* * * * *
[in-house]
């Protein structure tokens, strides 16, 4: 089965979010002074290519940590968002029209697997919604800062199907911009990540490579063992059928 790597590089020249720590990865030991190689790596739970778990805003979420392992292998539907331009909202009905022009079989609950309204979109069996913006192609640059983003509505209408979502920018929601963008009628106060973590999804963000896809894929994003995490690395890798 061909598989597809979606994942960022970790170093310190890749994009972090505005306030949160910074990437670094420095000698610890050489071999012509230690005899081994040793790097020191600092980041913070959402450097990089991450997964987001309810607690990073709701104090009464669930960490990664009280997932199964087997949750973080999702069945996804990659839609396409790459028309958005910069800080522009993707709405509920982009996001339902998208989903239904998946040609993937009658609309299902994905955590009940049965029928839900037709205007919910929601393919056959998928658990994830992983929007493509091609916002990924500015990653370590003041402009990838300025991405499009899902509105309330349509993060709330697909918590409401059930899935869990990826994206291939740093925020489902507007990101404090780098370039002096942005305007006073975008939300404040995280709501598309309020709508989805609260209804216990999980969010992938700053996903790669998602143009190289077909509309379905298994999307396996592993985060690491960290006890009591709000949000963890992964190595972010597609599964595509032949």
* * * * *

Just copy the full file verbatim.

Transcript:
[in-house]
């Protein structure tokens, strides 16, 4: 089965979010002074290519940590968002029209697997919604800062199907911009990540490579063992059928 790597590089020249720590990865030991190689790596739970778990805003979420392992292998539907331009909202009905022009079989609950309204979109069996913006192609640059983003509505209408979502920018929601963008009628106060973590999804963000896809894929994003995490690395890798 061909598989597809979606994942960022970790170093310190890749994009972090505005306030949160910074990437670094420095000698610890050489071999012509230690005899081994040793790097020191600092980041913070959402450097990089991450997964987001309810607690990073709701104090009464669930960490990664009280997932199964087997949750973080999702069945996804990659839609396409790459028309958005910069800080522009993707709405509920982009996001339902998208989903239904998946040609993937009658609309299902994905955590009940049965029928839900037709205007919910929601393919056959998928658990994830992983929007493509091609916002990924500015990653370590003041402009990838300025991405499009899902509105309330349509993060709330697909918590409401059930899935869990990826994206291939740093925020489902507007990101404090780098370039002096942005305007006073975008939300404040995280709501598309309020709508989805609260209804216990999980969010992938700053996903790669998602143009190289077909509309379905298994999307396996592993985060690491960290006890009591709000949000963890992964190595972010597609599964595509032949």